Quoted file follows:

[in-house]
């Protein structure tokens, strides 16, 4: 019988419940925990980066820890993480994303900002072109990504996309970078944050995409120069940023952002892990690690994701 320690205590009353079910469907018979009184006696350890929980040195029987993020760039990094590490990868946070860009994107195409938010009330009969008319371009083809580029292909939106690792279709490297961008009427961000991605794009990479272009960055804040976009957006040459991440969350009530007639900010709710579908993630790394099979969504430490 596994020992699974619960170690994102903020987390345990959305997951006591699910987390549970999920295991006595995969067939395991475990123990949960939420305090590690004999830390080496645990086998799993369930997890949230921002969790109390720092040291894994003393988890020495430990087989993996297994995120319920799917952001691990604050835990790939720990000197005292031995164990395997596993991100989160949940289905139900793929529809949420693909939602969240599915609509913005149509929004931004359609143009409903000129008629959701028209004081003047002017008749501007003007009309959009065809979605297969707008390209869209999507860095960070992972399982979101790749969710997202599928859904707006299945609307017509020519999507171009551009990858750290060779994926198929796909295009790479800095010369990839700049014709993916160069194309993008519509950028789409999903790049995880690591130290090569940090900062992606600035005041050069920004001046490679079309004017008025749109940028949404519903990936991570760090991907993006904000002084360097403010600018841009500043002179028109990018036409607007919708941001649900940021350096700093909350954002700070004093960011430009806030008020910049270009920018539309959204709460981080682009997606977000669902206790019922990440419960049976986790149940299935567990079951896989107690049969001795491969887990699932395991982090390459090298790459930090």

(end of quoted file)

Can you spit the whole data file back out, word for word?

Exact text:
[in-house]
């Protein structure tokens, strides 16, 4: 019988419940925990980066820890993480994303900002072109990504996309970078944050995409120069940023952002892990690690994701 320690205590009353079910469907018979009184006696350890929980040195029987993020760039990094590490990868946070860009994107195409938010009330009969008319371009083809580029292909939106690792279709490297961008009427961000991605794009990479272009960055804040976009957006040459991440969350009530007639900010709710579908993630790394099979969504430490 596994020992699974619960170690994102903020987390345990959305997951006591699910987390549970999920295991006595995969067939395991475990123990949960939420305090590690004999830390080496645990086998799993369930997890949230921002969790109390720092040291894994003393988890020495430990087989993996297994995120319920799917952001691990604050835990790939720990000197005292031995164990395997596993991100989160949940289905139900793929529809949420693909939602969240599915609509913005149509929004931004359609143009409903000129008629959701028209004081003047002017008749501007003007009309959009065809979605297969707008390209869209999507860095960070992972399982979101790749969710997202599928859904707006299945609307017509020519999507171009551009990858750290060779994926198929796909295009790479800095010369990839700049014709993916160069194309993008519509950028789409999903790049995880690591130290090569940090900062992606600035005041050069920004001046490679079309004017008025749109940028949404519903990936991570760090991907993006904000002084360097403010600018841009500043002179028109990018036409607007919708941001649900940021350096700093909350954002700070004093960011430009806030008020910049270009920018539309959204709460981080682009997606977000669902206790019922990440419960049976986790149940299935567990079951896989107690049969001795491969887990699932395991982090390459090298790459930090």